Hamilton County Dept. of Public Welfare v. Smith, 29A02-9005-CV-299

Citation567 N.E.2d 165
Case DateMarch 07, 1991
CourtCourt of Appeals of Indiana

Linley E. Pearson, Atty. Gen., Sabra A. Weliever, Deputy Atty. Gen., Indianapolis, for appellants-respondents.

James D. Crum, Coots, Henke & Wheeler, Carmel, for appellee-petitioner.


The Hamilton County Department of Public Welfare and the Indiana Department of Public Welfare (hereinafter collectively "welfare") appeal from a decision of the Hamilton Superior Court which both reversed the State Welfare Board's decision denying Smith Medicaid benefits and ordered welfare to pay Smith benefits. We reverse the trial court and direct the court to remand to the State Welfare Board for further proceedings.


Welfare and Smith agree that there are two questions before this court:

1. Did the trial court use the wrong statute in determining that Smith was eligible for Medicaid benefits?

2. Is Smith eligible for Medicaid benefits under the criteria set forth in IND.CODE Secs. 12-1-7-14.9(a)(4) and 12-1-7.1-1(b)?


The facts out of which this appeal arises are related to Smith's epileptic condition and his efforts to obtain aid in purchasing the medication he needs to prevent the seizures he experiences because of the condition. Smith suffers from both grand and petit mal epileptic seizures which apparently result from a blow to the head which he suffered some years ago. Smith's grand mal seizures are quite violent, and are characterized by clonic tonic convulsions (severe muscle spasms), episodes of tongue biting, episodes of urinary incontinence, and post seizure confusion and lethargy. The seizures occur with varying frequency; Smith may go for months without having one and then may have as many as five in a period of twenty-eight hours.

Smith has been under various medications to control his seizures. Depakote, the medication he has taken most recently, controls his seizures. Because of a lack of funds, Smith has discontinued taking medication.

In addition to his epilepsy, Smith suffers from depression. Perhaps because of this depression, he is disheveled and has poor habits of personal hygiene. At least one of the physicians who treated Smith recommended that he be institutionalized for treatment of his depression.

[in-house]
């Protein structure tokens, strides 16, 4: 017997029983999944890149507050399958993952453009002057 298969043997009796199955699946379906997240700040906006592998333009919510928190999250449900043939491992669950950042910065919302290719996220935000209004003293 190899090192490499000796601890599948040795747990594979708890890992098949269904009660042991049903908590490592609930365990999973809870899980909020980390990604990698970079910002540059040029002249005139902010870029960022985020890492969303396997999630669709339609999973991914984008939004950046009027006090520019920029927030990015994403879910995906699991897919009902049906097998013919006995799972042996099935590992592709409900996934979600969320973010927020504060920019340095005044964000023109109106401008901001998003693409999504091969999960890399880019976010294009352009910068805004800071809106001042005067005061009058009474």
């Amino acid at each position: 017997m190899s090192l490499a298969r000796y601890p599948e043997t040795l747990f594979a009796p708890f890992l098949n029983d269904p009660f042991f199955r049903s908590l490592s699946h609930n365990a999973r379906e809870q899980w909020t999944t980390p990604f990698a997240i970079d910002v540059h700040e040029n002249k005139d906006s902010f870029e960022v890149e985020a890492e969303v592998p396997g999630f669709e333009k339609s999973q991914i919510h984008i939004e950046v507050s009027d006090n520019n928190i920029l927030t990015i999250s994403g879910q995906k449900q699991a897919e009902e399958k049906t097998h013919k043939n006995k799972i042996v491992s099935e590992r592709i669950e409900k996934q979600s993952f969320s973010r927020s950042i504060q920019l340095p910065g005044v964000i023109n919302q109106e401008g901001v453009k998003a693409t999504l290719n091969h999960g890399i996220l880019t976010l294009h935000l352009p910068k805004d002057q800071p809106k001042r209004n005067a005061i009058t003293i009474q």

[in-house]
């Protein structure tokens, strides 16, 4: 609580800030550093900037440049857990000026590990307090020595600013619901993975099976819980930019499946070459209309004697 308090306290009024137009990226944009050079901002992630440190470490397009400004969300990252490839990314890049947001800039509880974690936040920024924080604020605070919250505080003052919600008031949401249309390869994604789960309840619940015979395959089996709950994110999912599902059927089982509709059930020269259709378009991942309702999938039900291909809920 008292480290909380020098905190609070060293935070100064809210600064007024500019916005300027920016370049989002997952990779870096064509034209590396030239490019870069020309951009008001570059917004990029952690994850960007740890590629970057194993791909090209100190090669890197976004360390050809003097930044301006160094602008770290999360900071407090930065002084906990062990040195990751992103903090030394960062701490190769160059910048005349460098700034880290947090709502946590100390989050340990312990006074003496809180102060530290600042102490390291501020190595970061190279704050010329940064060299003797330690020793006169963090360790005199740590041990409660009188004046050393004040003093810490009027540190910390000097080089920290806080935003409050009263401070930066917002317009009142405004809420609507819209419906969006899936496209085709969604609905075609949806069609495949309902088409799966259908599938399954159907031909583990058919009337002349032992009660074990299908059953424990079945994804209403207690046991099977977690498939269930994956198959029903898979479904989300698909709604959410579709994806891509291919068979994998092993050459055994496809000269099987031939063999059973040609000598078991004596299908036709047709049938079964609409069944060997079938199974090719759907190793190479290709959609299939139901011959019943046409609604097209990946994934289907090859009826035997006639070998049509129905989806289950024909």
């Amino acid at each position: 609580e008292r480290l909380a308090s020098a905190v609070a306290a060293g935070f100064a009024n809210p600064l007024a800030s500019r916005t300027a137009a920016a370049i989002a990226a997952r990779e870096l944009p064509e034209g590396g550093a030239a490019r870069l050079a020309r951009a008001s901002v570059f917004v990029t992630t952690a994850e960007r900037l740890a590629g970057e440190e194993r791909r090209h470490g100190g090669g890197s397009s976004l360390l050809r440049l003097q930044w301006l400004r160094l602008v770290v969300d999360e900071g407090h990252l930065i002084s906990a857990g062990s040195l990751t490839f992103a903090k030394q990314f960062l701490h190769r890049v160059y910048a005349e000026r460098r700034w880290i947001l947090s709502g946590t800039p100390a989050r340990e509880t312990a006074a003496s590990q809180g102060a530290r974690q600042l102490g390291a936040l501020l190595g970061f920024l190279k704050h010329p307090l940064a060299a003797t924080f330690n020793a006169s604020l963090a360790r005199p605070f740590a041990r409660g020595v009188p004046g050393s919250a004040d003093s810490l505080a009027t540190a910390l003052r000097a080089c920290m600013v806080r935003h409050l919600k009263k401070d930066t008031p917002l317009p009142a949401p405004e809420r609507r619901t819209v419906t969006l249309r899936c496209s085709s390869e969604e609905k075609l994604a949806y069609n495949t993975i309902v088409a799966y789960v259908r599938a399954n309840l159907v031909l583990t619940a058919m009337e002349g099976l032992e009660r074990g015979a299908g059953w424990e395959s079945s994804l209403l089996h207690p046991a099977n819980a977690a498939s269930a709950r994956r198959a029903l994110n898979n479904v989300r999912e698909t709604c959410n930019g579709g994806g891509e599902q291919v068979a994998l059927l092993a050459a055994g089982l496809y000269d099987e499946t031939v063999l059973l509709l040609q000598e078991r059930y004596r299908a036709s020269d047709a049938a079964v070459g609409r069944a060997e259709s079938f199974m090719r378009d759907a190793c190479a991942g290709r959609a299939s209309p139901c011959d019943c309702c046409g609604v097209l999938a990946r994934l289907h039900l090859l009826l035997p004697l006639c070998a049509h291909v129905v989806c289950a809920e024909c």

Smith filed an application for Medicaid benefits with the Hamilton County Department of Public Welfare. After a preliminary investigation and compilation of additional information, the county department forwarded Smith's application to the State Department of Public Welfare for a determination of Smith's eligibility for benefits. The State Medical Review Team, a body which determines medical eligibility for benefits, found Smith ineligible and denied benefits. Smith appealed to the State Department, and an Administrative Law Judge (ALJ) conducted an evidentiary hearing on his appeal. The ALJ affirmed the denial in a three page order which contained twenty findings of fact. Smith appealed the ALJ's decision to the State Welfare Board, which adopted her findings and conclusions of law and again affirmed the denial of benefits. He next appealed to the Hamilton County Superior Court, which reversed the administrative actions denying Smith benefits. Welfare now appeals the order and judgment of the trial court.


When a trial court, in the first instance, or an appellate court, on appeal, reviews the decision of an administrative agency, the court is bound by the findings of fact made by the agency if those findings are supported by substantial evidence. City of Mishawaka v. Stewart (1974), 261 Ind. 670, 677, 310 N.E.2d 65, 69; Indiana Education Employment Relations Board v. Board of School Trustees (1978), 176 Ind.App. 680, 683, 377 N.E.2d 414, 416; I.C. Sec. 4-21.5-5-14(d)(5). The reviewing court may not reweigh the evidence in the process of determining whether the findings are supported by substantial evidence, and the court may not substitute its judgment for that of the agency. Department of Financial Institutions v. State Bank of Lizton (1969), 253 Ind. 172, 177, 252 N.E.2d 248, 250-251.

The standard for review of agency conclusions of law is different. The court is not bound by the agency's interpretations of law, and the court is free to determine any legal question which arises out of an administrative action. Public Employees Retirement Fund v. Miller (1988), Ind., 519 N.E.2d 732, 733. When an agency interprets its own statute, the reviewing court should accord its interpretation great weight, but the court is not bound by the agency interpretation and should reverse if the agency incorrectly interpreted the statute. Department of Environmental Management v. AMAX, Inc. (1988), Ind.App., 529 N.E.2d 1209, 1214.

We may dispose of the first issue summarily. The parties and this court agree that the trial court looked to the wrong statute in deciding that Smith was eligible for Medicaid. In determining that welfare incorrectly denied Smith the benefits, the trial court relied on the definition of a disabled person contained in I.C. Sec. 12-1-7.1-1(a), which is a statute providing supplemental assistance for disabled persons. The Medicaid statute, I.C. Sec. 12-1-7-14.9(a)(4), provides that, in order for a person to be considered disabled for Medicaid purposes, the person must meet the criteria contained in a different subsection of the supplemental assistance act, I.C. Sec. 12-1-7.1-1(b). In applying the definition contained in subsection (a), the trial court committed error.

The remaining issue before us is the question of whether Smith qualified for benefits under Sec. 12-1-7.1-1(b), which provides that an eligible person is one who: